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Soft Modular Synths

Posted: Thu Jun 09, 2016 5:21 pm
by re:dream
So I have been pretty impressed by what I have seen of Buchla type modular synths and I am looking for software equivalents

The one name that keeps coming up is Madreona Labs's Aalto.

I'd be very interested in what people think about it... Are there any other soft synths out there that emulate the versatility of Buchla?

Re: Soft Modular Synths

Posted: Fri Jun 10, 2016 4:37 am
by re:dream
Also, how doesAalto compare to, e.g. Oscillot?

Re: Soft Modular Synths

Posted: Fri Jun 10, 2016 7:05 am
by hps909
Reaktor would be the only logical answer especially now with reaktor blocks

softube are about to release a software version of a eurorack modular

Re: Soft Modular Synths

Posted: Fri Jun 10, 2016 7:49 am
by chapelier fou
There is a Buchla Music Easel 'clone' in M4L

Re: Soft Modular Synths

Posted: Fri Jun 10, 2016 7:50 am
by chapelier fou

Re: Soft Modular Synths

Posted: Fri Jun 10, 2016 12:38 pm
by re:dream
Thanks. I will look at the Easel clone. It looks fun...

Reaktor. That would be nice. It pricey, though. 8O My budget is pretty constrained.

Re: Soft Modular Synths

Posted: Fri Jun 10, 2016 7:36 pm
by re:dream
No thoughts on Aalto?

Re: Soft Modular Synths

Posted: Sat Jun 11, 2016 4:18 am
by Sibanger
chapelier fou wrote:There is a Buchla Music Easel 'clone' in M4L
Nice :)

Re: Soft Modular Synths

Posted: Sat Jun 11, 2016 12:15 pm
by turbomartin
Any thoughts on Audulus?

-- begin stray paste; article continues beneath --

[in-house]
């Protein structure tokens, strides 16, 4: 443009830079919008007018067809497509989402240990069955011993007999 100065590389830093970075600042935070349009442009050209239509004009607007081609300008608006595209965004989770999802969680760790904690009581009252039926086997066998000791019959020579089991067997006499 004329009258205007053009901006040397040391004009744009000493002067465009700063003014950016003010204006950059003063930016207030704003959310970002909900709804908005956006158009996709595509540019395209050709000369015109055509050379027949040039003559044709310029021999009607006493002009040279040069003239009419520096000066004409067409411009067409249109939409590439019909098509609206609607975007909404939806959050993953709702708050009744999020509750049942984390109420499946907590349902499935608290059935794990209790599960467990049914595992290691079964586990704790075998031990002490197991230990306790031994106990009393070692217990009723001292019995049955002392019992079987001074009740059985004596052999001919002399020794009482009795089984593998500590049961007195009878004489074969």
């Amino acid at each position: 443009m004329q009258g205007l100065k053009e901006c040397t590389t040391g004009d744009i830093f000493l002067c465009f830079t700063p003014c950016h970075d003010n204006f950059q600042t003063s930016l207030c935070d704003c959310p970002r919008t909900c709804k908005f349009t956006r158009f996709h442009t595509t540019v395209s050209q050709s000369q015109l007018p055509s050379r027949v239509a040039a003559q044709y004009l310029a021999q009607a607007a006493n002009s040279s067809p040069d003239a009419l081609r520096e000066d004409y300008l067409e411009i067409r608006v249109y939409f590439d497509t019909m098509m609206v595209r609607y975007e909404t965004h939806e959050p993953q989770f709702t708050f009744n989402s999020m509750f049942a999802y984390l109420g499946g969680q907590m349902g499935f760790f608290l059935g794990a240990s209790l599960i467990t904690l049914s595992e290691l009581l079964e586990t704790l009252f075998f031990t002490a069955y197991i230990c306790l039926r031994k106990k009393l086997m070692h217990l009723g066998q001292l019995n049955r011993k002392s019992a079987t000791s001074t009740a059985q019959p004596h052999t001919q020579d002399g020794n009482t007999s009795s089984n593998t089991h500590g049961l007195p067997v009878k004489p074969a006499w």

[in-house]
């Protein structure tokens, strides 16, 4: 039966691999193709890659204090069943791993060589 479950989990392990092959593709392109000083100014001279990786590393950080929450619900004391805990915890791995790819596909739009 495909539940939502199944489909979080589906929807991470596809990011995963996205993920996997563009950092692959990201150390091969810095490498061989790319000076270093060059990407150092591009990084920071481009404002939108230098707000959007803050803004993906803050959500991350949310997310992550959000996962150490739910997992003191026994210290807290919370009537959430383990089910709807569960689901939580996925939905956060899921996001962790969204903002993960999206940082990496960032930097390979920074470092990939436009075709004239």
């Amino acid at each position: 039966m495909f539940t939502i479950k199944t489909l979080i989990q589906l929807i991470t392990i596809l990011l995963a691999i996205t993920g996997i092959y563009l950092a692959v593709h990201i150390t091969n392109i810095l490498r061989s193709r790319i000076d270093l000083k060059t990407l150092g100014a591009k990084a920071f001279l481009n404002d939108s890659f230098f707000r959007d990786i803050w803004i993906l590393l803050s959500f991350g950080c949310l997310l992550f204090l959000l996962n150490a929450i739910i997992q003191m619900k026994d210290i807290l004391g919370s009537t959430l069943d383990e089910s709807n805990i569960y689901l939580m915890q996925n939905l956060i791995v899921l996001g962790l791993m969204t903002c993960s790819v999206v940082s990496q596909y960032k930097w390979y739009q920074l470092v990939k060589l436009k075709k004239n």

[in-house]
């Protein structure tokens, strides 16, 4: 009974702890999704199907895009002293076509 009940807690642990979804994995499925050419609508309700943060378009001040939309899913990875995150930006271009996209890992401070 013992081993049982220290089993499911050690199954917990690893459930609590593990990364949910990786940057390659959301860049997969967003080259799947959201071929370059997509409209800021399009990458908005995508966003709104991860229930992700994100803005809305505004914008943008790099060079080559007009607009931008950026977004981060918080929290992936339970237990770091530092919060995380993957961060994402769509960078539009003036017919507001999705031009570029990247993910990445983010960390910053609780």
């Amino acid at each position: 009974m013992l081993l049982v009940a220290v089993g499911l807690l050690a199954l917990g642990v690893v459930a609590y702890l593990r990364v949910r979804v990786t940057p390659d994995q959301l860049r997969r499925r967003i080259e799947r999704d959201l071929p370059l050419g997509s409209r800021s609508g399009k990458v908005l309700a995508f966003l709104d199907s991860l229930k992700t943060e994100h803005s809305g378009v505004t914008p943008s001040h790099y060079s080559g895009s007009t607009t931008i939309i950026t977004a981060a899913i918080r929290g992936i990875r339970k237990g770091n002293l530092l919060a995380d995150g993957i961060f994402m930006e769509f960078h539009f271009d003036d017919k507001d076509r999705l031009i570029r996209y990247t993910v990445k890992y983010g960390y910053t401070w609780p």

I am not into modular stuff at all, gives me headaches... This teaser almost got me tho https://www.youtube.com/watch?v=hnfMK9wbhIk

Re: Soft Modular Synths

Posted: Wed Jun 15, 2016 1:02 pm
by tone61
Now there is a new product from Softtube:
https://www.youtube.com/watch?v=VsLKl0v0Tl4

Re: Soft Modular Synths

Posted: Thu Jun 16, 2016 8:47 pm
by re:dream
Softube. Yikes. Looks frighteningly hard to learn. Makes Bazille look like Operator.

Re: Soft Modular Synths

Posted: Thu Jun 16, 2016 9:44 pm
by mholloway
re:dream wrote:Softube. Yikes. Looks frighteningly hard to learn. Makes Bazille look like Operator.
Let's review: you start a thread -specifically- asking about modular soft synths... but are now too scared to try a software emulation of the most popular modular system that currently exists on the planet? (Eurorack). :roll:

It seems maybe you are not actually interested in what you think you are interested in....

-M

Re: Soft Modular Synths

Posted: Fri Jun 17, 2016 4:21 am
by re:dream
LOL. Well, I am trying it out, innit? Spent about half an hour before I figured out how to make a sawtooth buzz. It certainly looks powerful and interesting. I wish I had enough dosh for them all! But I hafta choose.

At the moment it looks like:

Bazille: lots of power, big processor hit, big hit on my wallet.
Aalto: Not quite as expensive as Bazille, lovely Buchla sounds, nice interface, less flexible
Softube: the price is right, at least for the basic set. Upgrading is likely to be hella expensive. Steep learning curve. Likely to be interesting. (The presets sound pretty horrible, but then they often do)